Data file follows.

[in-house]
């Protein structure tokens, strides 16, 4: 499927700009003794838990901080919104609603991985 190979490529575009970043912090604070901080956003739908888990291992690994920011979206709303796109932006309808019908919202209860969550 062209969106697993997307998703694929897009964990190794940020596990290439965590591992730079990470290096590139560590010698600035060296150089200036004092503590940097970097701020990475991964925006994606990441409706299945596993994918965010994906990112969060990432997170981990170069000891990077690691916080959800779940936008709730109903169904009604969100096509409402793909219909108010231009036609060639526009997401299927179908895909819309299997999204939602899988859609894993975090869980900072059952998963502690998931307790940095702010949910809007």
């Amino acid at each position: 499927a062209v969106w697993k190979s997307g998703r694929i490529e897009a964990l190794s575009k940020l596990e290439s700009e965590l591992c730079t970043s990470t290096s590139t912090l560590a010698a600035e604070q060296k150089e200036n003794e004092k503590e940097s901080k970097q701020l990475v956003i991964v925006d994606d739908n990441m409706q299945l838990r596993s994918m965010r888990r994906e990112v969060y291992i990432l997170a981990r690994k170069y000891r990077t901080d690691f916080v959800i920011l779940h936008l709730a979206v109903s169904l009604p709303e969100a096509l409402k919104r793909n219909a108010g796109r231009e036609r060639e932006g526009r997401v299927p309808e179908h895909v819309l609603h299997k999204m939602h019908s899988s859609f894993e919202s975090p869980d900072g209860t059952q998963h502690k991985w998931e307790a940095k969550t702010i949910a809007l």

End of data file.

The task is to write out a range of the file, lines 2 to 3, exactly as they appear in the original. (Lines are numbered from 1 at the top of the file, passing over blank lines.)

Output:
């Protein structure tokens, strides 16, 4: 499927700009003794838990901080919104609603991985 190979490529575009970043912090604070901080956003739908888990291992690994920011979206709303796109932006309808019908919202209860969550 062209969106697993997307998703694929897009964990190794940020596990290439965590591992730079990470290096590139560590010698600035060296150089200036004092503590940097970097701020990475991964925006994606990441409706299945596993994918965010994906990112969060990432997170981990170069000891990077690691916080959800779940936008709730109903169904009604969100096509409402793909219909108010231009036609060639526009997401299927179908895909819309299997999204939602899988859609894993975090869980900072059952998963502690998931307790940095702010949910809007």
């Amino acid at each position: 499927a062209v969106w697993k190979s997307g998703r694929i490529e897009a964990l190794s575009k940020l596990e290439s700009e965590l591992c730079t970043s990470t290096s590139t912090l560590a010698a600035e604070q060296k150089e200036n003794e004092k503590e940097s901080k970097q701020l990475v956003i991964v925006d994606d739908n990441m409706q299945l838990r596993s994918m965010r888990r994906e990112v969060y291992i990432l997170a981990r690994k170069y000891r990077t901080d690691f916080v959800i920011l779940h936008l709730a979206v109903s169904l009604p709303e969100a096509l409402k919104r793909n219909a108010g796109r231009e036609r060639e932006g526009r997401v299927p309808e179908h895909v819309l609603h299997k999204m939602h019908s899988s859609f894993e919202s975090p869980d900072g209860t059952q998963h502690k991985w998931e307790a940095k969550t702010i949910a809007l």